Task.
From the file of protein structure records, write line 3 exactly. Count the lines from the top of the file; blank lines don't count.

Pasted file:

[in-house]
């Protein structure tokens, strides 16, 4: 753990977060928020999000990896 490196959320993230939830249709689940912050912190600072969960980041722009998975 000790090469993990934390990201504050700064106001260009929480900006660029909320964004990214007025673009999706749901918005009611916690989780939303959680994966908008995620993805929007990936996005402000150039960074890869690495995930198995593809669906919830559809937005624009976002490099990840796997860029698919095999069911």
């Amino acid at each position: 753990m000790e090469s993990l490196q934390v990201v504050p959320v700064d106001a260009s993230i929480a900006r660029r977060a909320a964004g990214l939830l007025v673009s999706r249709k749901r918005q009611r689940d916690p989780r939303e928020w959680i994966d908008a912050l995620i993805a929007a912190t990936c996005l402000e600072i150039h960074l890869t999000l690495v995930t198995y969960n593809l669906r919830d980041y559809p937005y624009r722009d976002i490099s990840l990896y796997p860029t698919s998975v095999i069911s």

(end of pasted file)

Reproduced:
């Amino acid at each position: 753990m000790e090469s993990l490196q934390v990201v504050p959320v700064d106001a260009s993230i929480a900006r660029r977060a909320a964004g990214l939830l007025v673009s999706r249709k749901r918005q009611r689940d916690p989780r939303e928020w959680i994966d908008a912050l995620i993805a929007a912190t990936c996005l402000e600072i150039h960074l890869t999000l690495v995930t198995y969960n593809l669906r919830d980041y559809p937005y624009r722009d976002i490099s990840l990896y796997p860029t698919s998975v095999i069911s």